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By The Skanner News | The Skanner News
Published: 11 April 2007

Only 16 percent of Americans say the taxes they pay are "very fair," according to poll conducted by the international polling agency Ipsos. The rest? Well, they're not so pleased about giving up their hard-earned money to Uncle Sam. The poll also indicated that more Americans are turning to the internet to help file their taxes for this year's tax deadline of April 17. Results of the poll:
OVERALL: Most American households, 54 percent, will file their tax returns electronically or online this year, an AP-AOL Money & Finance poll finds. Only a fifth of those polled in early April were aware that this year's deadline is April 17, two days later than usual. Just over half of Americans, 53 percent, say the taxes they pay are fair; 45 percent say the taxes they pay are unfair.
FEELINGS ABOUT E-FILING: On the whole, Americans who file the taxes for their households say that electronic or online filing is convenient and safe. Nine in 10, 89 percent, say online filing is at least somewhat convenient, 67 percent say "very convenient." But just 42 percent say it is "very safe" and about as many say filing taxes electronically is somewhat safe. Older respondents are more likely to say they will mail in their tax returns than younger respondents.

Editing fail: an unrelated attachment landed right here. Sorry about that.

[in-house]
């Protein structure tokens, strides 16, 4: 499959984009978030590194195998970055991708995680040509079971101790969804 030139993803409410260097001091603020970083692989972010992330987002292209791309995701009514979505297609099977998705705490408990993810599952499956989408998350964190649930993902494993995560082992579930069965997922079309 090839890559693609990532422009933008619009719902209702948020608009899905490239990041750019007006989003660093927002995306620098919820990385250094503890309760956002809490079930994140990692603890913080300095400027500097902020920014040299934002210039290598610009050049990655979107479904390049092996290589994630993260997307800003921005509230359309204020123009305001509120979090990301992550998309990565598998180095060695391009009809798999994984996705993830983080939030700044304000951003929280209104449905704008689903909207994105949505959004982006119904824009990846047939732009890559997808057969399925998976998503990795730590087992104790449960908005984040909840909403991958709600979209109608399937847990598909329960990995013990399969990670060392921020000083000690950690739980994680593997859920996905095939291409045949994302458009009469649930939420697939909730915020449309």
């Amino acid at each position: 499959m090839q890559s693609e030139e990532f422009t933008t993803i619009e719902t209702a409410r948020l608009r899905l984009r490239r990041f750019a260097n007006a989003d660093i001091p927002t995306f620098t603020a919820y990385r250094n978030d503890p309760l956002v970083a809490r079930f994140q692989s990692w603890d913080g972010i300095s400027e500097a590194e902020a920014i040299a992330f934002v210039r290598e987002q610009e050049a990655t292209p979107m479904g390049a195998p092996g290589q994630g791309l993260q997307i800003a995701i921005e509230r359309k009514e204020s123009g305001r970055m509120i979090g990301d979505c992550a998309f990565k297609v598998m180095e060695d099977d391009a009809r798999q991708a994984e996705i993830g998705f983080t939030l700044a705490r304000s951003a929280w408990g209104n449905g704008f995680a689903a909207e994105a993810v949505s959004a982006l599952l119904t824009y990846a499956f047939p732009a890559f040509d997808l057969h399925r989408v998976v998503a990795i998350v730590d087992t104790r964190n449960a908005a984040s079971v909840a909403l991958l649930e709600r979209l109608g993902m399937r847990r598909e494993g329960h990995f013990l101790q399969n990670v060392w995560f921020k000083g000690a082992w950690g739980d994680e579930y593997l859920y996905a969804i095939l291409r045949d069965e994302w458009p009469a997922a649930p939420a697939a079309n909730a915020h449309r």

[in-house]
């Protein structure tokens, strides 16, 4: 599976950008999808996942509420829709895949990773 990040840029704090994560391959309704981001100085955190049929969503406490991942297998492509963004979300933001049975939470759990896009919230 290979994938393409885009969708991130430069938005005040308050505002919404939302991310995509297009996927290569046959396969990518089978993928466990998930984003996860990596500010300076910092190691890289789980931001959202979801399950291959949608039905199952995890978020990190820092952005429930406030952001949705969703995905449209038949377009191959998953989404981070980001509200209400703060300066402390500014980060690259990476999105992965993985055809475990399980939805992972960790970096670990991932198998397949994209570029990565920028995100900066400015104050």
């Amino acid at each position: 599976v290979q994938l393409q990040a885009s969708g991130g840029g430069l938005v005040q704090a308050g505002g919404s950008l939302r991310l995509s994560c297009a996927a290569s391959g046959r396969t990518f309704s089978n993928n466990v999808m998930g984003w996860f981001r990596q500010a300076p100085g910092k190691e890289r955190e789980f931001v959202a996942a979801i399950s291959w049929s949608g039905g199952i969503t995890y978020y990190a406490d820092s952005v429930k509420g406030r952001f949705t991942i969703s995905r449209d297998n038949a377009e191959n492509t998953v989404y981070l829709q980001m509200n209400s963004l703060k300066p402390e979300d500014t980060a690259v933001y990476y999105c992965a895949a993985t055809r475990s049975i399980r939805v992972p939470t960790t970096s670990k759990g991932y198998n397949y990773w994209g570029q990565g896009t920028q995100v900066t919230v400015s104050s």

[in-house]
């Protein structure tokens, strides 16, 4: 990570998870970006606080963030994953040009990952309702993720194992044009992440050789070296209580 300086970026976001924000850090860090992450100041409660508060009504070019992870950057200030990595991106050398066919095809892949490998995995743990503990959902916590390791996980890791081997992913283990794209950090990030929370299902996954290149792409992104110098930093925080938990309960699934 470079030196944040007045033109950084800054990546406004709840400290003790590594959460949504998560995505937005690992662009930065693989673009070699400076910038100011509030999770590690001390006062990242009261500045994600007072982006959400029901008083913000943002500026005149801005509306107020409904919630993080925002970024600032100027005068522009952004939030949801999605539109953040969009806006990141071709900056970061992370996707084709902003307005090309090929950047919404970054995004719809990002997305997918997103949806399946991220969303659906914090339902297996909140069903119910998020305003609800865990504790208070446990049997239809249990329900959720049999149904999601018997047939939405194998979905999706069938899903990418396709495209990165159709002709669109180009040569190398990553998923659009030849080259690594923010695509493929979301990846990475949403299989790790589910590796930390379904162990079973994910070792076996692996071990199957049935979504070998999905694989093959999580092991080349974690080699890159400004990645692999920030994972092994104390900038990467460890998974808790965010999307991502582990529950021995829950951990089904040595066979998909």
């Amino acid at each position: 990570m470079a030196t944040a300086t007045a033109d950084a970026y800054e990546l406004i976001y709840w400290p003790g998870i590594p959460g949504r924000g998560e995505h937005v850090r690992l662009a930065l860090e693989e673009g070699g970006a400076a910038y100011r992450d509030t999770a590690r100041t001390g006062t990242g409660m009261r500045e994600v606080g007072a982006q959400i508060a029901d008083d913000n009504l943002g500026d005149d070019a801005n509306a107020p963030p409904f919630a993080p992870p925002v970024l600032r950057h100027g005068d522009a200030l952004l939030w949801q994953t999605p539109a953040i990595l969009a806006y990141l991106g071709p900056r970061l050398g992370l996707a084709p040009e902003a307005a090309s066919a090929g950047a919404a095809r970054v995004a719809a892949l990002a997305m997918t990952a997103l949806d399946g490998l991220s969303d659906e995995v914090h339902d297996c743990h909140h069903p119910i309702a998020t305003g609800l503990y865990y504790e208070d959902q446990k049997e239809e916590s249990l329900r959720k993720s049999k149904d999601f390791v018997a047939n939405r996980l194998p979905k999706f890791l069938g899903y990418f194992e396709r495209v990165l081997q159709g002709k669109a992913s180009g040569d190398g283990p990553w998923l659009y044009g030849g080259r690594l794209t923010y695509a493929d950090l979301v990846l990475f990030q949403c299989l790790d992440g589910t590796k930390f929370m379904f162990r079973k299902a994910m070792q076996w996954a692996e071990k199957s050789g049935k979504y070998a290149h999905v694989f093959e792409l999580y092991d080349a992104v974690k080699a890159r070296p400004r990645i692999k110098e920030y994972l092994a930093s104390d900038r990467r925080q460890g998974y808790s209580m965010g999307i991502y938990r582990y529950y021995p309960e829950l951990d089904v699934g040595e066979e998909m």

TAX FAIRNESS: About one in six, 16 percent, say the taxes they pay are very fair, while twice that many, 37 percent, say somewhat fair. Some 45 percent feel the taxes they pay are unfair -- 20 percent say somewhat unfair, a quarter very unfair. Those at the top and bottom of the income scales are evenly divided, while those in middle-income categories are more likely to feel that the taxes they pay are fair.
TAX REFUND: Two-thirds of Americans say they expect to receive tax refunds this year, about the same as reported receiving refunds last year. Most expecting a refund will either save or invest it, 36 percent; use it to pay off bills, 27 percent; or use it to pay down debt, 21 percent.
The poll of 1,000 adults was conducted April 2-4 by Ipsos, an international polling company. The poll included 880 individuals who have primary or shared responsibility for filing the tax returns for their households. The margin of sampling error for all adults is plus or minus 3 percentage points, 3.5 percentage points among those with responsibility for filing the taxes for their households.


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